Rainforest Action Network Protests Bunge Shareholder Meeting

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Friday, May 23, 2008

SAN FRANCISCO – Representatives from Rainforest Action Network (RAN) and social justice activists on a three-day hunger strike rallied today outside the annual shareholders meeting of Bunge (NYSE: BG). The protesters accused the company of disregarding human rights and the environment and charged that Bunge-whose profits reached a record high last quarter-is benefiting from the global food crisis, the use of slave labor in Brazil, and deforestation of the Amazon rainforest and the adjacent Cerrado.

Participating in the meeting were RAN campaigner Andrea Samulon and Judson Barros, director of the Brazilian NGO FUNAGUAS, which successfully sued Bunge for using native wood from the Cerrado to power its soy facility. Bunge is the largest exporter of soy from Brazil, where the crop has become the greatest driver of deforestation in the Amazon and the Cerrado.

"Bunge is misleading its shareholders about its practices in Brazil," said Samulon. "The company continues to buy soy from plantations the Brazil government has blacklisted for using slave labor. Demanding that a public company not use slave labor is the lowest bar investors can set, and Bunge has failed to meet it."

"Bunge operates in my state of Piaui, Brazil, without respect for the environment, the people, or the laws," said Barros. "American shareholders are responsible for the company's actions and need to know about its practices."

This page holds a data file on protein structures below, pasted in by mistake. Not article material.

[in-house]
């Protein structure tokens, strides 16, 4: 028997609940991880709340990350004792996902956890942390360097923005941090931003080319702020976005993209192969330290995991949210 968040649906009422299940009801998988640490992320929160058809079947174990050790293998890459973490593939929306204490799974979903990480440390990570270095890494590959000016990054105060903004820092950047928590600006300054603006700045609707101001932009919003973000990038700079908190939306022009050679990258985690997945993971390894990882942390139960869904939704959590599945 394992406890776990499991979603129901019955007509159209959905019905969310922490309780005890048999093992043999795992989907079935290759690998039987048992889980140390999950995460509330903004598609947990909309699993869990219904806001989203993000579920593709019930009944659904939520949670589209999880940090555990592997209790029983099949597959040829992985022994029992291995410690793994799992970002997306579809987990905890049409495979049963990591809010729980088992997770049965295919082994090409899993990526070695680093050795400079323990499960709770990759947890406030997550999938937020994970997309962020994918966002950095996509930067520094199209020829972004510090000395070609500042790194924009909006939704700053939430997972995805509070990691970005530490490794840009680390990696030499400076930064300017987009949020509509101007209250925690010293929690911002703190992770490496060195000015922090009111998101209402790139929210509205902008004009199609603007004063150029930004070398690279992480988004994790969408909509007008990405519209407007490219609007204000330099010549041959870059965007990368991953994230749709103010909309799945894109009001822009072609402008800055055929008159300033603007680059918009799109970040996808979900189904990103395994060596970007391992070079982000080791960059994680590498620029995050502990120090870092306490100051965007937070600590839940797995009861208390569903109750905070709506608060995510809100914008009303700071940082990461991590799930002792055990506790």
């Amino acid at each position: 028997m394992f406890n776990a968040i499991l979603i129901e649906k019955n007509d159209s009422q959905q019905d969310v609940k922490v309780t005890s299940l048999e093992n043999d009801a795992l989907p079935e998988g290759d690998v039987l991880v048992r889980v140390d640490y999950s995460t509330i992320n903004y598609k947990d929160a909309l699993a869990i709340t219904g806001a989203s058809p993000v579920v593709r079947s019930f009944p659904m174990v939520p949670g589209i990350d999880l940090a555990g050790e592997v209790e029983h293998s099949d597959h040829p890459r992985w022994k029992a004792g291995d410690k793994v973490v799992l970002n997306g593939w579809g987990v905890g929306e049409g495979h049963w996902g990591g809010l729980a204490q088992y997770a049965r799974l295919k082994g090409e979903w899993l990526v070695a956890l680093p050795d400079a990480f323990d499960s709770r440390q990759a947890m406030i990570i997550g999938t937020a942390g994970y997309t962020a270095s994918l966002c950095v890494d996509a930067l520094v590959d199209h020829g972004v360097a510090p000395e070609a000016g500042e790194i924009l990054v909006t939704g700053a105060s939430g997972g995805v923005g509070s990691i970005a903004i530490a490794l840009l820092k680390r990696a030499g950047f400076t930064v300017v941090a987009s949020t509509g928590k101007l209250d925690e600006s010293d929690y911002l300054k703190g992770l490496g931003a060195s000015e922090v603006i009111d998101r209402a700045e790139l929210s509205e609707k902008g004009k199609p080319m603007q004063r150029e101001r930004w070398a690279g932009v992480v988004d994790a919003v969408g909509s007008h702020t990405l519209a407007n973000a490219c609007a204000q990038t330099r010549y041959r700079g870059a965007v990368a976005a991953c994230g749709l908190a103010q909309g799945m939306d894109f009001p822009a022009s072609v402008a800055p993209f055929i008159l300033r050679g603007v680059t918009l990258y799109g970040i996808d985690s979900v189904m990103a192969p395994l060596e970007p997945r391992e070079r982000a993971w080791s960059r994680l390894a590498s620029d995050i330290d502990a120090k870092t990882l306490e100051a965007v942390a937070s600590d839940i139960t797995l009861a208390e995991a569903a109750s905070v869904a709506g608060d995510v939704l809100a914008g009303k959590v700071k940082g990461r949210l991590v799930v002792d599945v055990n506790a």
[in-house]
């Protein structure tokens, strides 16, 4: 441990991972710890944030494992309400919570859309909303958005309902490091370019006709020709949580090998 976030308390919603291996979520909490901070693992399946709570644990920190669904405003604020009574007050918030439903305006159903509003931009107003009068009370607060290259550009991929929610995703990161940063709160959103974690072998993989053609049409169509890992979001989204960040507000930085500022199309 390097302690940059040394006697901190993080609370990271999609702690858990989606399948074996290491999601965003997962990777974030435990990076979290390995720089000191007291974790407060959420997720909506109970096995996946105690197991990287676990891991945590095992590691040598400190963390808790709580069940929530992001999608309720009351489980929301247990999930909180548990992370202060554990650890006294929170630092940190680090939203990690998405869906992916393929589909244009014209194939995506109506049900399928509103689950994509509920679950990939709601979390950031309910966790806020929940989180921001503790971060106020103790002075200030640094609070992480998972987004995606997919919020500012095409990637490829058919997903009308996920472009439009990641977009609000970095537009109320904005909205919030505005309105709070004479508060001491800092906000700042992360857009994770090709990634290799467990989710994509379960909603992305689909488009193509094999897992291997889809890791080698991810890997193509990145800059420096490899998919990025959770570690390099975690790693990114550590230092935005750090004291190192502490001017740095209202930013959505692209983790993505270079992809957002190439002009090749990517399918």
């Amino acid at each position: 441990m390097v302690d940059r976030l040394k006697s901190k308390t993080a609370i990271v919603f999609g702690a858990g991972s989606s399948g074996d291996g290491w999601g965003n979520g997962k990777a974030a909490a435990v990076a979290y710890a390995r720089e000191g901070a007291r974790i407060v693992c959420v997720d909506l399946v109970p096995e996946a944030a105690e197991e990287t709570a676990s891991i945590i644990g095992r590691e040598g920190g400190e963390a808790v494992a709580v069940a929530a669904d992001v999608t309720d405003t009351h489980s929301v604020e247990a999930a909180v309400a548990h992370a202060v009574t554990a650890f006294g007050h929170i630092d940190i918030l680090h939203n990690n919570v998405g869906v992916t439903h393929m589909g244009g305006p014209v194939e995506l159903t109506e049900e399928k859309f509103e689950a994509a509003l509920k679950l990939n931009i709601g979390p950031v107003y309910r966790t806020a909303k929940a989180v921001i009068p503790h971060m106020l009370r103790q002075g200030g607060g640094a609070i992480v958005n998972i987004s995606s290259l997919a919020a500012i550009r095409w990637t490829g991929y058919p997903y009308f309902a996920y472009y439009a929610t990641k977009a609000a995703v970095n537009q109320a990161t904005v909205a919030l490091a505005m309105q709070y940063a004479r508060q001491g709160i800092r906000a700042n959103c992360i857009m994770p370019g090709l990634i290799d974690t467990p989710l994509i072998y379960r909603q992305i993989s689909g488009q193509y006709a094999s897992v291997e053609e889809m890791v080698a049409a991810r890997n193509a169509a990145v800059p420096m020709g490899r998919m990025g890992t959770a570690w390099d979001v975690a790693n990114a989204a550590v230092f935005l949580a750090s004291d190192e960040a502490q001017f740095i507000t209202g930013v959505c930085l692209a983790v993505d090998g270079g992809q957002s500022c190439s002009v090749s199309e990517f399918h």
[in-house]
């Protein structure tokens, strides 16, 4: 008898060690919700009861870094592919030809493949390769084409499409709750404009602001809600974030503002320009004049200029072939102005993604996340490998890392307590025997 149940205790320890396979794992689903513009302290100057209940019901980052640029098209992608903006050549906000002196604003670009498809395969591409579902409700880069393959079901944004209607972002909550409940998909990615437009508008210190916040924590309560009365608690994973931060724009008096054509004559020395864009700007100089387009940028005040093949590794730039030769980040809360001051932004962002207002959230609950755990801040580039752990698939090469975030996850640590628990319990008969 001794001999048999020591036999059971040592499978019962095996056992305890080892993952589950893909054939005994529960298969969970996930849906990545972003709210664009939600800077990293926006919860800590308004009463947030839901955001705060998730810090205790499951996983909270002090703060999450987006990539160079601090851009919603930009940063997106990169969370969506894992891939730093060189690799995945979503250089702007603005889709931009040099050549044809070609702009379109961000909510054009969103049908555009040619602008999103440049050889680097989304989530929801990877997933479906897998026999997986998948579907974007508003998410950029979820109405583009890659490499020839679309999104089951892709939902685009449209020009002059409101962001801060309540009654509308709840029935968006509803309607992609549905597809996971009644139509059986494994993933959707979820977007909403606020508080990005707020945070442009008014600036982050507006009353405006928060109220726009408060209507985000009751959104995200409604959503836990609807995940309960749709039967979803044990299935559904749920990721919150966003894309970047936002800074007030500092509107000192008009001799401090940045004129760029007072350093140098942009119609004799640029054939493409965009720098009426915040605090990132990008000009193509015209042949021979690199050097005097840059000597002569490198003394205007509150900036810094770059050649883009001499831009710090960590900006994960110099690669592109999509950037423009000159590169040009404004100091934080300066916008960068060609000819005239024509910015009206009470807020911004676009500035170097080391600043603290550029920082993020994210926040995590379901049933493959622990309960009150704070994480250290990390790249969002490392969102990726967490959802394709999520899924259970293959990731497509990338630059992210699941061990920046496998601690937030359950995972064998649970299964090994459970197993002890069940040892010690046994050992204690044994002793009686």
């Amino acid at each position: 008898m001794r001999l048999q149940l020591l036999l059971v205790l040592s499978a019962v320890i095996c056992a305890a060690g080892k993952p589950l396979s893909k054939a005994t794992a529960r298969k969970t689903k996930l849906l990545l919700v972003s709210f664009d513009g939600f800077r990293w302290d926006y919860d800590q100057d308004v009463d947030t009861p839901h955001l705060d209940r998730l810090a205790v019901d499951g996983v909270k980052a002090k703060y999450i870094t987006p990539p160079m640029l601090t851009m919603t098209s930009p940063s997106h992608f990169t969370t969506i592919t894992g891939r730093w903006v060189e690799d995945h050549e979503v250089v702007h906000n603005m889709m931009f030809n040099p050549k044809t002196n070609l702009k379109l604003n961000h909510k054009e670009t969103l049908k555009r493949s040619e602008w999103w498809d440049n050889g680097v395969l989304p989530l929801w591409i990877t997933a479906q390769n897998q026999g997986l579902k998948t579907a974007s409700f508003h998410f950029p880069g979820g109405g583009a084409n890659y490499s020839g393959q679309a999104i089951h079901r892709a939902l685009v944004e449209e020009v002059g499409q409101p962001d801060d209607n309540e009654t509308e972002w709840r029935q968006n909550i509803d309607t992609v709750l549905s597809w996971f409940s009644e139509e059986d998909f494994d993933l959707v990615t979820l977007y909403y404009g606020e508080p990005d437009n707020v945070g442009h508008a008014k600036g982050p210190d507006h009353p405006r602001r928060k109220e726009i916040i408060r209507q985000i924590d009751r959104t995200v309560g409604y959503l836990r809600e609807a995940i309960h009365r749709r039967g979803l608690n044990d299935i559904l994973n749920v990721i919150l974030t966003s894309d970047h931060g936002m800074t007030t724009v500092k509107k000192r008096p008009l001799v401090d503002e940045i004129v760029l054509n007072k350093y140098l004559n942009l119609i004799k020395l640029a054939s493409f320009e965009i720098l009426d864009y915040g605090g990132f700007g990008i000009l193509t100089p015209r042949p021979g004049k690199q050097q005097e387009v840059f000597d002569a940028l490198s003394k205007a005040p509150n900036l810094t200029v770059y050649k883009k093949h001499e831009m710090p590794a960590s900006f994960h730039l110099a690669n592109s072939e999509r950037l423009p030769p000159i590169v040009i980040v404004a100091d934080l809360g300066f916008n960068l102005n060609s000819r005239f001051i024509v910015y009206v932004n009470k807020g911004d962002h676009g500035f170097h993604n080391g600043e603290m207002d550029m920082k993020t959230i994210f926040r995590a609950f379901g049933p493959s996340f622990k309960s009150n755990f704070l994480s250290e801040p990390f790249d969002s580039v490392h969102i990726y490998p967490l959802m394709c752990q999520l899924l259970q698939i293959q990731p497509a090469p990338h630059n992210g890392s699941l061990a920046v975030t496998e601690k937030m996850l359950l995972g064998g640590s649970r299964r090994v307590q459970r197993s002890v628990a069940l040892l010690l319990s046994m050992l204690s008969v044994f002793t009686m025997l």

Soy production is expanding dramatically in Brazil. Environmental impacts in the Amazon and the Cerrado, one of the world's most biodiverse ecosystems, are particularly acute: With deforestation accounting for three quarters of its emissions, Brazil is the fourth largest greenhouse gas polluter in the world. The expansion of soy also forces Indigenous and other small farming communities off their lands, providing just one job for every 11 subsistence farmers it displaces. Dramatic increases in pesticide use and human and environmental exposure are also linked to soy expansion.




Rainforest Action Network runs hard-hitting campaigns to break North America’s fossil fuels addiction, protect endangered forests and Indigenous rights, and stop destructive investments around the world through education, grassroots organizing, and non-violent direct action. For more information, please visit: www.ran.org